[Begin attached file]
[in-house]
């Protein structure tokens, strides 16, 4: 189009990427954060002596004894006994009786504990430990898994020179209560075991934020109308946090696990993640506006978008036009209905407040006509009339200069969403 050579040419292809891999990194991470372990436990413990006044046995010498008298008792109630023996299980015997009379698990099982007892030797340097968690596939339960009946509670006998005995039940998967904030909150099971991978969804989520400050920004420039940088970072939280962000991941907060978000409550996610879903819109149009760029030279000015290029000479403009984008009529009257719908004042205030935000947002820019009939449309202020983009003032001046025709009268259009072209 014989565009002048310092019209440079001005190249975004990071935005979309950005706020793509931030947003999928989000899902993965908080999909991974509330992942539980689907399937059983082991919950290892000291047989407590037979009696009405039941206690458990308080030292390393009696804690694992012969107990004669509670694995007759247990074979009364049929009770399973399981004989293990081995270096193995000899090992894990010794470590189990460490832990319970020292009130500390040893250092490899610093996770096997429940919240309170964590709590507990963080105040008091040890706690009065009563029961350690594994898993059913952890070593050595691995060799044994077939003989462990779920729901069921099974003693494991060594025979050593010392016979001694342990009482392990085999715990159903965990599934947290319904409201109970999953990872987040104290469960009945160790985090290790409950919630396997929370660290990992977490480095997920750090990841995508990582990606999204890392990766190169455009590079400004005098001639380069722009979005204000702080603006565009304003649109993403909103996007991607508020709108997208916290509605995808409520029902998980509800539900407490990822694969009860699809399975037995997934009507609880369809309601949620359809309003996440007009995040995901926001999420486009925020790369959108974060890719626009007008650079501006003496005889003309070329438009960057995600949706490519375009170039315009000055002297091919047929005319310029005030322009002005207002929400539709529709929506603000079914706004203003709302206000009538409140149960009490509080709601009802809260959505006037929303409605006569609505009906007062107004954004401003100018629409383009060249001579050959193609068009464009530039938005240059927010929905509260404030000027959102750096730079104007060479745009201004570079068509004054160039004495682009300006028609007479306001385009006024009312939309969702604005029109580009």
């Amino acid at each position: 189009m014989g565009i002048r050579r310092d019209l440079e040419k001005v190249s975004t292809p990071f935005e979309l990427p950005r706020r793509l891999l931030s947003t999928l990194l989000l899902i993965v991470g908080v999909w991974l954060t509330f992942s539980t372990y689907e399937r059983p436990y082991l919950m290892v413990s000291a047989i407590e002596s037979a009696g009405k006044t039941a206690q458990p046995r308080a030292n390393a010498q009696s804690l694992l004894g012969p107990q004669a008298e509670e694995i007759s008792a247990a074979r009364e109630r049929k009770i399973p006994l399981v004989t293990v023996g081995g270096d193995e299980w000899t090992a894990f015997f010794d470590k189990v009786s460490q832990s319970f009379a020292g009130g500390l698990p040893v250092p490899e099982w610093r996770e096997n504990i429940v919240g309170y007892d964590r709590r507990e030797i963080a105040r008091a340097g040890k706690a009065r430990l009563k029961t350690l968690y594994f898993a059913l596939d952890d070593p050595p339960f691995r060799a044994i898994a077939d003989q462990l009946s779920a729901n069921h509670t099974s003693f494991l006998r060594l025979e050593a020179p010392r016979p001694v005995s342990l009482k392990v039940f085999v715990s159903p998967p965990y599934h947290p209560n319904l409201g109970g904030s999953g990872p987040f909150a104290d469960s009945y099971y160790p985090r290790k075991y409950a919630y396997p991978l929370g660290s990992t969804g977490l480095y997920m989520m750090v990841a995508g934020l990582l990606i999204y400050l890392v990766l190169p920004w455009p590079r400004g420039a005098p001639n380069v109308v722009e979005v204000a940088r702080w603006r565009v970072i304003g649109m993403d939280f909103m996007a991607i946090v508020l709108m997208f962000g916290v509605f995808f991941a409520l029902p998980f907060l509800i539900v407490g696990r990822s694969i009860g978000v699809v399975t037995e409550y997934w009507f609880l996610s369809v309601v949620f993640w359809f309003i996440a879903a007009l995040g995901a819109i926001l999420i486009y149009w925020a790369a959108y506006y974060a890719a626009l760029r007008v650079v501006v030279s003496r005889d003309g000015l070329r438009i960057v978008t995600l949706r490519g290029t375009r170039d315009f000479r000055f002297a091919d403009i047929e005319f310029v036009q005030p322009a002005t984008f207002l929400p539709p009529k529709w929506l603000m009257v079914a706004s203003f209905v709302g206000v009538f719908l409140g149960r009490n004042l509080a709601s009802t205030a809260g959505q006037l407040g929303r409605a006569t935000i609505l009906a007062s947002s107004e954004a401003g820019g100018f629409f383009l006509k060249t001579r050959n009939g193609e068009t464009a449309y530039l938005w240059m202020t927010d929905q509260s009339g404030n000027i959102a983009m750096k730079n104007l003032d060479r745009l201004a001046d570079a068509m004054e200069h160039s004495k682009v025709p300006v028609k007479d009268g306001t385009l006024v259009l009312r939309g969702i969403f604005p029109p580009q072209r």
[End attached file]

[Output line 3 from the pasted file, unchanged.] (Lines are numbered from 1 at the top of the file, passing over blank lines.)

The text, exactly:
């Amino acid at each position: 189009m014989g565009i002048r050579r310092d019209l440079e040419k001005v190249s975004t292809p990071f935005e979309l990427p950005r706020r793509l891999l931030s947003t999928l990194l989000l899902i993965v991470g908080v999909w991974l954060t509330f992942s539980t372990y689907e399937r059983p436990y082991l919950m290892v413990s000291a047989i407590e002596s037979a009696g009405k006044t039941a206690q458990p046995r308080a030292n390393a010498q009696s804690l694992l004894g012969p107990q004669a008298e509670e694995i007759s008792a247990a074979r009364e109630r049929k009770i399973p006994l399981v004989t293990v023996g081995g270096d193995e299980w000899t090992a894990f015997f010794d470590k189990v009786s460490q832990s319970f009379a020292g009130g500390l698990p040893v250092p490899e099982w610093r996770e096997n504990i429940v919240g309170y007892d964590r709590r507990e030797i963080a105040r008091a340097g040890k706690a009065r430990l009563k029961t350690l968690y594994f898993a059913l596939d952890d070593p050595p339960f691995r060799a044994i898994a077939d003989q462990l009946s779920a729901n069921h509670t099974s003693f494991l006998r060594l025979e050593a020179p010392r016979p001694v005995s342990l009482k392990v039940f085999v715990s159903p998967p965990y599934h947290p209560n319904l409201g109970g904030s999953g990872p987040f909150a104290d469960s009945y099971y160790p985090r290790k075991y409950a919630y396997p991978l929370g660290s990992t969804g977490l480095y997920m989520m750090v990841a995508g934020l990582l990606i999204y400050l890392v990766l190169p920004w455009p590079r400004g420039a005098p001639n380069v109308v722009e979005v204000a940088r702080w603006r565009v970072i304003g649109m993403d939280f909103m996007a991607i946090v508020l709108m997208f962000g916290v509605f995808f991941a409520l029902p998980f907060l509800i539900v407490g696990r990822s694969i009860g978000v699809v399975t037995e409550y997934w009507f609880l996610s369809v309601v949620f993640w359809f309003i996440a879903a007009l995040g995901a819109i926001l999420i486009y149009w925020a790369a959108y506006y974060a890719a626009l760029r007008v650079v501006v030279s003496r005889d003309g000015l070329r438009i960057v978008t995600l949706r490519g290029t375009r170039d315009f000479r000055f002297a091919d403009i047929e005319f310029v036009q005030p322009a002005t984008f207002l929400p539709p009529k529709w929506l603000m009257v079914a706004s203003f209905v709302g206000v009538f719908l409140g149960r009490n004042l509080a709601s009802t205030a809260g959505q006037l407040g929303r409605a006569t935000i609505l009906a007062s947002s107004e954004a401003g820019g100018f629409f383009l006509k060249t001579r050959n009939g193609e068009t464009a449309y530039l938005w240059m202020t927010d929905q509260s009339g404030n000027i959102a983009m750096k730079n104007l003032d060479r745009l201004a001046d570079a068509m004054e200069h160039s004495k682009v025709p300006v028609k007479d009268g306001t385009l006024v259009l009312r939309g969702i969403f604005p029109p580009q072209r």